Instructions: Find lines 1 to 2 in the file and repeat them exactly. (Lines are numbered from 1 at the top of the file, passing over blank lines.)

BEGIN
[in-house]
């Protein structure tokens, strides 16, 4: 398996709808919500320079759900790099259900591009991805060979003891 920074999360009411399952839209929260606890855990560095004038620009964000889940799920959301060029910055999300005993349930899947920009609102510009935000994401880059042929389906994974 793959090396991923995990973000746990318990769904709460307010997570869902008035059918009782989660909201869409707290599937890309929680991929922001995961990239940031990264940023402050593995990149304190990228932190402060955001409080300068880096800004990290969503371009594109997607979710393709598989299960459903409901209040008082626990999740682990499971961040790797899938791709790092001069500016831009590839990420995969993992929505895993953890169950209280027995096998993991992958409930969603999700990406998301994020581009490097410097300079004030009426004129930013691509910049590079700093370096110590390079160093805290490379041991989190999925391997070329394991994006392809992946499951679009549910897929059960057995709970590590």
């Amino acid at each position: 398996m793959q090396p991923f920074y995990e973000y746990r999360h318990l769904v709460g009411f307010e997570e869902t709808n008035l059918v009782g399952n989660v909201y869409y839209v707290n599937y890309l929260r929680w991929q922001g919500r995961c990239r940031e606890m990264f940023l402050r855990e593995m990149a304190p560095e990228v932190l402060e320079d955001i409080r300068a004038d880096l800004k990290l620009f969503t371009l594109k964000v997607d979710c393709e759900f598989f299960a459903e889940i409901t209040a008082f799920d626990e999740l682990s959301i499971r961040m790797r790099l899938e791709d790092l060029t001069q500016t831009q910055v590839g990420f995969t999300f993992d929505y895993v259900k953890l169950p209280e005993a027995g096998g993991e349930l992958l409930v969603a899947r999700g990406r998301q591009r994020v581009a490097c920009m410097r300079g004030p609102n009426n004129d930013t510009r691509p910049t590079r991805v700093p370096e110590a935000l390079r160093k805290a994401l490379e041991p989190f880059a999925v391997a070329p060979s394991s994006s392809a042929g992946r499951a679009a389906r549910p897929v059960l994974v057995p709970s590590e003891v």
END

[in-house]
């Protein structure tokens, strides 16, 4: 398996709808919500320079759900790099259900591009991805060979003891 920074999360009411399952839209929260606890855990560095004038620009964000889940799920959301060029910055999300005993349930899947920009609102510009935000994401880059042929389906994974 793959090396991923995990973000746990318990769904709460307010997570869902008035059918009782989660909201869409707290599937890309929680991929922001995961990239940031990264940023402050593995990149304190990228932190402060955001409080300068880096800004990290969503371009594109997607979710393709598989299960459903409901209040008082626990999740682990499971961040790797899938791709790092001069500016831009590839990420995969993992929505895993953890169950209280027995096998993991992958409930969603999700990406998301994020581009490097410097300079004030009426004129930013691509910049590079700093370096110590390079160093805290490379041991989190999925391997070329394991994006392809992946499951679009549910897929059960057995709970590590």